I have gone through all the free lessons that were available, but cannot pay for the further lessons because PayPal, the website’s payment processor blocks payments from Pakistan, so I hope the site admin would be kind enough to grant access under their free access option helping them spread the word about their free Chinese lessons.
Shutdown to Rebuild, Wait, What?!? Seriously? What were the PTI’s creative team thinking when they came up with this slogan?
On second thought, this might be perhaps the most clever way to present something that the party plans to do which happens to be so inherently outrageous and morally and legally unacceptable that the party leadership itself condemned the same in the past.
While I condemn murders of MQM workers, the loss to poor daily wage workers is back breakng.Karachi also loses approx. Rs 10 B /1day strike
Wait a second: the words ‘Shutdown’ and ‘Lockdown’ as display pictures next to a tweet condemning the same. Now that’s irony and hypocrisy.
That were PTI Leaders Arif Alvi and Khurrum SherZaman criticizing MQM’s strike on 1st May 2014. Few months later, the party is doing the same thing that they know and believe is wrong: PTI is planning to shut down major cities and eventually the whole country. Shutdown or Lockdown to Rebuild. Its an oxymoron.
And not just the PTI leadership, their supporters too:
1 day strike in Karachi = Rs.10 billion loss to economy. Mqm Terrorists always acting as mercenaries of RAW #NamaloomAfraad#MQM
But what can we say? The PTI is adamant to go ahead and shutdown Karachi, and Lahore, followed by the whole country. Just as they did in Faisalabad.
Arif Alvi stated that the loss suffered is over 10 billion for a day the city of Karachi is shutdown. Khurrum SherZaman too states that the loss is in billions. Not just this, we have seen the nuisance Islamabad. Yes, I’m talking about the assault on the Parliament and Prime Minister House. The attack and ransacking of PTV. Occasional attacks on Geo News office.
Pakistan suffered more than just this. This paid protest of PAT and PTI caused much more losses. The Chinese President canceled his visit to Pakistan, that put a question mark (or possibly a full stop) on the future of $32 Billion worth of investment.
The unrest and clashes in Faisalabad, and the enforced shutdown of the city following the death of a PTI worker: it is all condemnable in the strongest words.
But why is PTI doing this then? Because their beloved leader said so.
Lethal mixture of Jamaat e Islami and MQM, A party which listens to no sane voice…. Yeah you guessed it right. PTI it is.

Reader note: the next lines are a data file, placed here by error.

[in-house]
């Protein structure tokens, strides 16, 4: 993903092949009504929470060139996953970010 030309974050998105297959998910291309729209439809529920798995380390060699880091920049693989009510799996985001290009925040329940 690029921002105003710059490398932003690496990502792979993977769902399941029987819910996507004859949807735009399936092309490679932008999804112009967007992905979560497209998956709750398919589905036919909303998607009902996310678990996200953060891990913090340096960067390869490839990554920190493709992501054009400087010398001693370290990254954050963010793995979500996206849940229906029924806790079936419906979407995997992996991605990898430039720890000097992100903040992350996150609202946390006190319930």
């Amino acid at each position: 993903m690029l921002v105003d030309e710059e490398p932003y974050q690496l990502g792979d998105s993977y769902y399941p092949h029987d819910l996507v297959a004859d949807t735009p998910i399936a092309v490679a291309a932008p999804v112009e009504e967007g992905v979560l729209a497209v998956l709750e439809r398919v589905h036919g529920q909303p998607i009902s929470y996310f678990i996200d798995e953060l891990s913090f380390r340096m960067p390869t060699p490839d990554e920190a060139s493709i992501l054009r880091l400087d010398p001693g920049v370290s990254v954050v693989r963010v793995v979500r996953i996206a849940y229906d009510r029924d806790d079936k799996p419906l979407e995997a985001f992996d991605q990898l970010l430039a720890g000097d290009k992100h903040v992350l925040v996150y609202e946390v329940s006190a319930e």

PTI talks about Justice. Well, even the name of the party Pakistan Tehreek-e-Insaaf translates to Pakistan Movement for Justice. However the leader of the Party, cricketer turn philanthropist turn politician, is now a proclaimed offender in Anti-Terrorism Cases before an Anti-Terrorism Court in Lahore (well yes, terrorism in Pakistan is defined too broadly, therefore some of the acts he and his supporters have done fall under the category of terrorism), and he has proudly challenged the incumbent government to try and arrest him.
We did not join long march despite agreeing with many of the demands because v believe true change comes through ballot not street pressure
Shutting down a city, just like they did in Faisalabad, if evaluated under the UK Anti-Terror legislation, is an act of terrorism. Yes, the same Anti-Terror laws for which the PTI grilled the MQM chief Altaf Hussain, for this his statement about the Three-Swords monument in Clifton, Karachi.
Imran’s aid and ally, Sheikh Rasheed Ahmed has gone the extra-mile in calling out to the rioting workers of his party the Awami Muslim League and those of PTI to damage, burn and destroy public and private property to achieve the above stated goals. Incitement to an offence or speech that disrupts public order is criminally wrong. What Sheikh Rasheed has said does not sound just wrong, it is insane, treacherous.
Feisal Naqvi, a Supreme Court advocate, sketched Imran’s desperation to rid Pakistan of its elected Prime Minister in form of humorous future unreleased plans from Plan E to Plan Z; Plan X of which states:
Plan X: Imran Khan files a petition before the Supreme Court, asking for the Independence of India Act, 1947 to be declared unconstitutional. After the court accepts his petition, the Queen of England then appoints Imran Khan as her Viceroy.
Fortunately, or not so for Imran and PTI, English only has 26 alphabets and just like the article above, the number of plans end at Plan Z. However, people have suggested different approaches to this problem.